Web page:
For example, let’s say you left medical school with $200,000 in student loan debt at 6% interest with a 10-year repayment term. If you received a signing bonus of $32,692 and applied the entire amount toward your student loans, you’d pay off your loans 25 months ahead of schedule. Plus, you’d save $23,274 in interest charges.
5. Research loan repayment assistance programs
If you’re willing to work in an underserved or rural area as a healthcare practitioner, you may qualify for loan repayment assistance and get some or all of your student loans repaid. There are national and state programs. For example, the National Health Service Corps Loan Repayment Program provides primary care clinicians who serve for at least two years at approved sites with up to $50,000 in loan repayment assistance.
For a list of potential loan repayment programs, check out the Association of American Medical Colleges’ database.
6. Refinance your student loans
If you’re wondering how to pay off medical school debt faster, student loan refinancing* is one of the most effective techniques. When you refinance, you work with a private lender like Education Loan Finance to take out a new loan for the amount of your existing debt. If you have private loans or a mix of private and federal loans, you can consolidate them together and qualify for a new interest rate and loan term.
If you have good credit, you may qualify for a lower interest rate, allowing you to save a substantial amount of money. How much could you save? Consider this example.
If you had $200,000 in loans at 6% interest and a 10-year repayment term, you’d pay $66,449 in interest charges by the end of your repayment term.
However, let’s say you refinanced your debt and qualified for a 10-year loan at 4.25% interest. Your monthly payment would drop, but you’d still repay just $45,850 in interest charges. By refinancing your loans, you’d save $20,599 in interest.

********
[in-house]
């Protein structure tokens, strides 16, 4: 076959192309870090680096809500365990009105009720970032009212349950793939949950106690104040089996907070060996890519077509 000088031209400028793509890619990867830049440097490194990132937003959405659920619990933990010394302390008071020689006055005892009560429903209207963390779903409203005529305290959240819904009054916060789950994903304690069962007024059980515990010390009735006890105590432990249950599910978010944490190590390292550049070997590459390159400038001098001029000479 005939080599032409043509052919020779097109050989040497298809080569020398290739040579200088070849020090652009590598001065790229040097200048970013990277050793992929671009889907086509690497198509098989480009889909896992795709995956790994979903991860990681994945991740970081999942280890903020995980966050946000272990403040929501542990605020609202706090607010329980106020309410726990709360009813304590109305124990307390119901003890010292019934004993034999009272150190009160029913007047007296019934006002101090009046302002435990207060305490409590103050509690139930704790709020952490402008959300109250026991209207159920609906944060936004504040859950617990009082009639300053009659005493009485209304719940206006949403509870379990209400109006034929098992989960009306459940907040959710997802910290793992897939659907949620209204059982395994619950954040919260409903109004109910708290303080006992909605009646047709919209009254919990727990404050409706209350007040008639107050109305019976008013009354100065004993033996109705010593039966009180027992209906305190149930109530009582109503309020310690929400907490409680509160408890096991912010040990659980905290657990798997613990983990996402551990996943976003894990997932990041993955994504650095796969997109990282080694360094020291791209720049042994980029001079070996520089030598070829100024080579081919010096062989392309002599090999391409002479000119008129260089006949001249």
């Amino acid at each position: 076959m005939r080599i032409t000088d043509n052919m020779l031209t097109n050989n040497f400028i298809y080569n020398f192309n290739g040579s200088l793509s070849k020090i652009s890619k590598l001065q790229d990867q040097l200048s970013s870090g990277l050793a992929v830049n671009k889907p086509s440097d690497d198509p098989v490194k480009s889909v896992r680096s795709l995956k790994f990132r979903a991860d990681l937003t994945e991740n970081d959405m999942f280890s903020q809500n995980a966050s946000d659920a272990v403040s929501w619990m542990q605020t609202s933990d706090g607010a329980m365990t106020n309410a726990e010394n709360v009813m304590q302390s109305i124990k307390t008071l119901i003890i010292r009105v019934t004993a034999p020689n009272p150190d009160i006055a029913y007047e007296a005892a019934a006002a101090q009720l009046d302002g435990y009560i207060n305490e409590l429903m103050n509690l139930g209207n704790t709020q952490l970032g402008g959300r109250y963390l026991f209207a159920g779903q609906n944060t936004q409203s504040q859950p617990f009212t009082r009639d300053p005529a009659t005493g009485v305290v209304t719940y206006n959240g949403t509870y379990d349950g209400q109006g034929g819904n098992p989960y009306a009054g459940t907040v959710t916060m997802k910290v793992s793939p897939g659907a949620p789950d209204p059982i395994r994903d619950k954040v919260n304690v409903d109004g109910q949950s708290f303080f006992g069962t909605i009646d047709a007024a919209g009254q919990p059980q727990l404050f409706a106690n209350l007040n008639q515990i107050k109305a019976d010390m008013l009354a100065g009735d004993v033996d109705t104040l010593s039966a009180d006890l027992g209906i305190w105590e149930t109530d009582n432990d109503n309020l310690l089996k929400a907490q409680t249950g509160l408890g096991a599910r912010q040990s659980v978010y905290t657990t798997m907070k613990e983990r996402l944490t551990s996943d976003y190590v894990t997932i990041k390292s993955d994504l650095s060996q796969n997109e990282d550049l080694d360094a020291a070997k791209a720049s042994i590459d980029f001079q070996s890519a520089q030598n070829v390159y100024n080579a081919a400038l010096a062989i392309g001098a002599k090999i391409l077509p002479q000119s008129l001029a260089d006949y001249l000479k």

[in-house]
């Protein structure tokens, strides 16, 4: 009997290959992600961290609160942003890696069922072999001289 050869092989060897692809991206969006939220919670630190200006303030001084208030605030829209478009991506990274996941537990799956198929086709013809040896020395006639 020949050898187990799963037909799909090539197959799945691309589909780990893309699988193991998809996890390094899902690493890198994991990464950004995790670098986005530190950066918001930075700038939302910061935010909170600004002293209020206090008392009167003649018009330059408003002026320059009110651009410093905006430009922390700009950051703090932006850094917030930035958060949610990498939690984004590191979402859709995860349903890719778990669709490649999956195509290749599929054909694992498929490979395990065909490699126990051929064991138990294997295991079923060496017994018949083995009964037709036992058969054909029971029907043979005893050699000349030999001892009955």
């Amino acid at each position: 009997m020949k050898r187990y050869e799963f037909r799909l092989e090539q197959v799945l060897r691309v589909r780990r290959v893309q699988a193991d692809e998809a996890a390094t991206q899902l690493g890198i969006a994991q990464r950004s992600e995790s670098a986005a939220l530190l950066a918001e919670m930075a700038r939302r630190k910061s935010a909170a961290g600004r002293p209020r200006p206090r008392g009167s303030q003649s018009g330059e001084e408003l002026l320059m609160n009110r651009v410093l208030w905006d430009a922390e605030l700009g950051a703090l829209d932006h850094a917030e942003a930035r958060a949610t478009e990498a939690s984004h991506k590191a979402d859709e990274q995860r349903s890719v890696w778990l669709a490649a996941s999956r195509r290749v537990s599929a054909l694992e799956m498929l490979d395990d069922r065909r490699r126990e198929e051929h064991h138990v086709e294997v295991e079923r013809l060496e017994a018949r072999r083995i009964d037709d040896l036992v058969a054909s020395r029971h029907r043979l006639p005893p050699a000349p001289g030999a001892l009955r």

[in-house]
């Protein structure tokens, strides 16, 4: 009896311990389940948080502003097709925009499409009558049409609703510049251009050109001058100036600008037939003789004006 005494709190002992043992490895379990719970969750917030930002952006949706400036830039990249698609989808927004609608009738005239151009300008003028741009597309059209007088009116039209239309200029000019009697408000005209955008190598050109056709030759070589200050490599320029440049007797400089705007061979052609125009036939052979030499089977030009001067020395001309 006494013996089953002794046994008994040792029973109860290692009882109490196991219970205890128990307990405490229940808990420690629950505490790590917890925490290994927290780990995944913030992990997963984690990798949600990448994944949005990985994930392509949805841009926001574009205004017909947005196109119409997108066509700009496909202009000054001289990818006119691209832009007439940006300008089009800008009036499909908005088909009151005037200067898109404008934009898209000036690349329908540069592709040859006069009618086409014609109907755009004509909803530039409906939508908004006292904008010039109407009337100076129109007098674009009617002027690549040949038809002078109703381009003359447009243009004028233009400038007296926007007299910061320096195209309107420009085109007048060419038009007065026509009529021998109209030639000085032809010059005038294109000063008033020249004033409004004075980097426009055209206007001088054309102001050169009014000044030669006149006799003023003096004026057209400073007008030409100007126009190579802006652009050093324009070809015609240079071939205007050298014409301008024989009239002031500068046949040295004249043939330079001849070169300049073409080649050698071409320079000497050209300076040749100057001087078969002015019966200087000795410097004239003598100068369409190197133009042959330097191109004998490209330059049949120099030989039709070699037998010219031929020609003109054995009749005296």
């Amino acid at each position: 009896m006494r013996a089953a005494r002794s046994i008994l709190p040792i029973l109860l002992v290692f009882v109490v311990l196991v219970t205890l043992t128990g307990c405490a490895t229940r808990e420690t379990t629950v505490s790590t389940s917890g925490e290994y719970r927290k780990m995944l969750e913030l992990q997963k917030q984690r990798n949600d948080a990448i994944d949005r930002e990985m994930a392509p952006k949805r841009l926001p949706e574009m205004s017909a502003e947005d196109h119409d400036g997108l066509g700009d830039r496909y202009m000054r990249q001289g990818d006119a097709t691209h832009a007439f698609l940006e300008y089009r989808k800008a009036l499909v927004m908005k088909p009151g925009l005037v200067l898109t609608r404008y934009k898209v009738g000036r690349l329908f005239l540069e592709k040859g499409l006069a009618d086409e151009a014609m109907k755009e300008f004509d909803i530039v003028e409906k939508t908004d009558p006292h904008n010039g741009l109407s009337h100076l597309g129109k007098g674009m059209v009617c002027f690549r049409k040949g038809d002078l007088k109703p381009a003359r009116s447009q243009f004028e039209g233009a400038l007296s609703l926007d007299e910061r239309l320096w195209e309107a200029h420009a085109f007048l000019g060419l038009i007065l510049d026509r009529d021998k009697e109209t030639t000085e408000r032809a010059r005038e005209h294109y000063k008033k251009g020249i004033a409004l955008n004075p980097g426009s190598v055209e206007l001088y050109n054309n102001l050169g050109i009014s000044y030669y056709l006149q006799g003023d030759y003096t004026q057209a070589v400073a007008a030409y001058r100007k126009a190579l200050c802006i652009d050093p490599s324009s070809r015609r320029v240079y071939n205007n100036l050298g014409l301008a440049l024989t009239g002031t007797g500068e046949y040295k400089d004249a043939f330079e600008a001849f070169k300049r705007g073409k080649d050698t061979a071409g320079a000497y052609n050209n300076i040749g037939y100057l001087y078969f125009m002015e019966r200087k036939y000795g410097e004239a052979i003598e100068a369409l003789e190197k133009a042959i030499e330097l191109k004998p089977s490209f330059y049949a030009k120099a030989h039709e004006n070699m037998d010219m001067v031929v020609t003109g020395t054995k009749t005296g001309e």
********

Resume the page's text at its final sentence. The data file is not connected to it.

Loan Term: 10 Years
Interest Rate: 6%
Minimum Monthly Payment: $2,220
Total Interest Paid: $66,449
Total Repaid: $266,449
Loan Term: 10 Years
Interest Rate: 4.25%
Minimum Monthly Payment: $2,049
Total Interest Paid: $45,850
Total Repaid: $245,850
Use the student loan refinance calculator to find out refinancing could help you cut down on interest charges.*
7. Make extra payments
Instead of making only the minimum payments, pay extra each month to reduce the interest that accrues. Over time, paying extra will help you save money and pay off your debt ahead of schedule. Increasing your payment by just $100 per month can make a difference, even if you have six-figures of student loan debt.
With $200,000 of student loans at 6% interest and a 10-year term, your minimum monthly payment would be $2,220. If you increase your monthly payments by $100 — paying $2,320 toward your debt each month — you’d pay off your loans six months early. And, you’d save $4,147 in interest charges.
The bottom line
Medical school can be expensive, and if you’re like most students, you had to borrow money to pay for your education.
Paying off medical school debt may seem intimidating, but you likely earn a good income with your degree. You have multiple options for managing your debt, and you are likely a strong candidate for student loan refinancing.
If you decide that refinancing is right for you, you can check your rate online with ELFI.*
*Subject to credit approval. Terms and conditions apply.